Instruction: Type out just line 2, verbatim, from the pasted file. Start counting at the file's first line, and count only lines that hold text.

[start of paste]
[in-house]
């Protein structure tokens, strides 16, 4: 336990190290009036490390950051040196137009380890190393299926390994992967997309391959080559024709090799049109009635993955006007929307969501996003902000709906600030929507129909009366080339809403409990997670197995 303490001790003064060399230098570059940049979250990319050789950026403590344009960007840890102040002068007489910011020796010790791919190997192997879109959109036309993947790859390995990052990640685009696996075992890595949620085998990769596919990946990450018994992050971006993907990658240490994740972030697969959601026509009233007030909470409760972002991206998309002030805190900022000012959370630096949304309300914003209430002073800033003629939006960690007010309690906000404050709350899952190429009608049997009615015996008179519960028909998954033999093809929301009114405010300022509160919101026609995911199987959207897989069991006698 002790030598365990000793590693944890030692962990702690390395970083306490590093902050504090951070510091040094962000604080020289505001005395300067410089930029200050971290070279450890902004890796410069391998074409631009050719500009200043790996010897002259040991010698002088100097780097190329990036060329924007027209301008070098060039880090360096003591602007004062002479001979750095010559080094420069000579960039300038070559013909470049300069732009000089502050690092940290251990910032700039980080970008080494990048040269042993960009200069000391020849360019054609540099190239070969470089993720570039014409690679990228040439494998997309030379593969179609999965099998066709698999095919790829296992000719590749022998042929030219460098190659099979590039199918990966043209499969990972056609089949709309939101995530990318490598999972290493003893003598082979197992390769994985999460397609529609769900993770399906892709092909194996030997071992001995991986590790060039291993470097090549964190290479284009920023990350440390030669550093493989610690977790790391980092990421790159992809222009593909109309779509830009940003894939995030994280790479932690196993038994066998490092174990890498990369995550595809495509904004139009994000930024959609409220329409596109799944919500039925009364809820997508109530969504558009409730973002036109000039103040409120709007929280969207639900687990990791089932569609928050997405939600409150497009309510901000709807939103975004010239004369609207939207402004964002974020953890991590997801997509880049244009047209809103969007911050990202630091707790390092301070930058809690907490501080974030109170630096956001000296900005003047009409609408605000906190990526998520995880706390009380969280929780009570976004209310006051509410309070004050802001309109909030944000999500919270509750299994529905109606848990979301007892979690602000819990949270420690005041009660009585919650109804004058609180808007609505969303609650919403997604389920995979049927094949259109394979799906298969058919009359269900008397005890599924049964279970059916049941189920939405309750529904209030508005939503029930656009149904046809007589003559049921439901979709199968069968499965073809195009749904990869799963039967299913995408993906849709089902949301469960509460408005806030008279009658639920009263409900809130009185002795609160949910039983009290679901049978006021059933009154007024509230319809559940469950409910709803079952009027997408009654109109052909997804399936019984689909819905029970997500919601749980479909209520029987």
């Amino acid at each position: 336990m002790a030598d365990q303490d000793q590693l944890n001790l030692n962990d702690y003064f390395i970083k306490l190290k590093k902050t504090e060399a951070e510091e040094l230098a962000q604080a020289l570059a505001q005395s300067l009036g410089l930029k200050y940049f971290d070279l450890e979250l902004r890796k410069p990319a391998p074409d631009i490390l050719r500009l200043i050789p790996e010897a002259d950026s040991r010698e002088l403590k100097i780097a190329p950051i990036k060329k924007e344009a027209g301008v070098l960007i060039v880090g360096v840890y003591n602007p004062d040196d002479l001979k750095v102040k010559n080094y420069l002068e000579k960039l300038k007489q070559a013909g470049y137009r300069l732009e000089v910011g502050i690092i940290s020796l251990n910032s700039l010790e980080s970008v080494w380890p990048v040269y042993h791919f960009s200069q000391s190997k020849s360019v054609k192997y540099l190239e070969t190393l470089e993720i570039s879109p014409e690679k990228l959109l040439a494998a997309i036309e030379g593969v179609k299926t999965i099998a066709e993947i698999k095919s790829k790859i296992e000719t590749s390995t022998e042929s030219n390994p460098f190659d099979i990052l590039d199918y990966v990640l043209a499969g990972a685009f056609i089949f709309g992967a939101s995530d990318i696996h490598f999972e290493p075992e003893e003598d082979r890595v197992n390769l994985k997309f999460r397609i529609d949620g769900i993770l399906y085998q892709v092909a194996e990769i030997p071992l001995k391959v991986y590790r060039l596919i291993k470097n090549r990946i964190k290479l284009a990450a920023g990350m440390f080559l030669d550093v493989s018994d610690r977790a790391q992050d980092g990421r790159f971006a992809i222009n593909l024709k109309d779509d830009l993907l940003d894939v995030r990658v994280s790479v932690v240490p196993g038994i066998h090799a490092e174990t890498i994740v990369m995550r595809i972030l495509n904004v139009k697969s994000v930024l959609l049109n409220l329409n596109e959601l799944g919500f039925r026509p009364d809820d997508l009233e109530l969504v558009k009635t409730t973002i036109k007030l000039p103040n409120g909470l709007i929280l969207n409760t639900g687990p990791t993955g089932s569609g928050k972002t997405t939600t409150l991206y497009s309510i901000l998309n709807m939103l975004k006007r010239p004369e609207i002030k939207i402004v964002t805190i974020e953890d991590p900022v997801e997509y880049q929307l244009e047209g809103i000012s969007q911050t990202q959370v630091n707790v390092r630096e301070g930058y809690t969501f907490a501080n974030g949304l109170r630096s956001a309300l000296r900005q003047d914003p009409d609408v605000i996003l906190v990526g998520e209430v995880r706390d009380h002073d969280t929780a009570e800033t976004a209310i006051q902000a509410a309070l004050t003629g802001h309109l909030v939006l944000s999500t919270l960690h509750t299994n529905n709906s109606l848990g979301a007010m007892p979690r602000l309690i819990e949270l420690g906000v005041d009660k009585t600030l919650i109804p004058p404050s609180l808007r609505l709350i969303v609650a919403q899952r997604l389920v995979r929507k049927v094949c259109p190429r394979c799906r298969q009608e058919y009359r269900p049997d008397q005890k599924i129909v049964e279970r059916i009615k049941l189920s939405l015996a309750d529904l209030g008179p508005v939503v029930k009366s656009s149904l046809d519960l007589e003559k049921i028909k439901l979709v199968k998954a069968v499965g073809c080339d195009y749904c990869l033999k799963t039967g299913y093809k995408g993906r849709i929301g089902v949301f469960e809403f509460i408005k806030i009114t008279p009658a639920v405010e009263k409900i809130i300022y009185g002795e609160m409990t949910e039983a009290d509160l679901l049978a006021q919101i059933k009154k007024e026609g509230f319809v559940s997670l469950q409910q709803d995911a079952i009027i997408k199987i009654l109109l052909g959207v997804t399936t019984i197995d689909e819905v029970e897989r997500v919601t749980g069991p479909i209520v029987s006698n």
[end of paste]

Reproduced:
């Protein structure tokens, strides 16, 4: 336990190290009036490390950051040196137009380890190393299926390994992967997309391959080559024709090799049109009635993955006007929307969501996003902000709906600030929507129909009366080339809403409990997670197995 303490001790003064060399230098570059940049979250990319050789950026403590344009960007840890102040002068007489910011020796010790791919190997192997879109959109036309993947790859390995990052990640685009696996075992890595949620085998990769596919990946990450018994992050971006993907990658240490994740972030697969959601026509009233007030909470409760972002991206998309002030805190900022000012959370630096949304309300914003209430002073800033003629939006960690007010309690906000404050709350899952190429009608049997009615015996008179519960028909998954033999093809929301009114405010300022509160919101026609995911199987959207897989069991006698 002790030598365990000793590693944890030692962990702690390395970083306490590093902050504090951070510091040094962000604080020289505001005395300067410089930029200050971290070279450890902004890796410069391998074409631009050719500009200043790996010897002259040991010698002088100097780097190329990036060329924007027209301008070098060039880090360096003591602007004062002479001979750095010559080094420069000579960039300038070559013909470049300069732009000089502050690092940290251990910032700039980080970008080494990048040269042993960009200069000391020849360019054609540099190239070969470089993720570039014409690679990228040439494998997309030379593969179609999965099998066709698999095919790829296992000719590749022998042929030219460098190659099979590039199918990966043209499969990972056609089949709309939101995530990318490598999972290493003893003598082979197992390769994985999460397609529609769900993770399906892709092909194996030997071992001995991986590790060039291993470097090549964190290479284009920023990350440390030669550093493989610690977790790391980092990421790159992809222009593909109309779509830009940003894939995030994280790479932690196993038994066998490092174990890498990369995550595809495509904004139009994000930024959609409220329409596109799944919500039925009364809820997508109530969504558009409730973002036109000039103040409120709007929280969207639900687990990791089932569609928050997405939600409150497009309510901000709807939103975004010239004369609207939207402004964002974020953890991590997801997509880049244009047209809103969007911050990202630091707790390092301070930058809690907490501080974030109170630096956001000296900005003047009409609408605000906190990526998520995880706390009380969280929780009570976004209310006051509410309070004050802001309109909030944000999500919270509750299994529905109606848990979301007892979690602000819990949270420690005041009660009585919650109804004058609180808007609505969303609650919403997604389920995979049927094949259109394979799906298969058919009359269900008397005890599924049964279970059916049941189920939405309750529904209030508005939503029930656009149904046809007589003559049921439901979709199968069968499965073809195009749904990869799963039967299913995408993906849709089902949301469960509460408005806030008279009658639920009263409900809130009185002795609160949910039983009290679901049978006021059933009154007024509230319809559940469950409910709803079952009027997408009654109109052909997804399936019984689909819905029970997500919601749980479909209520029987």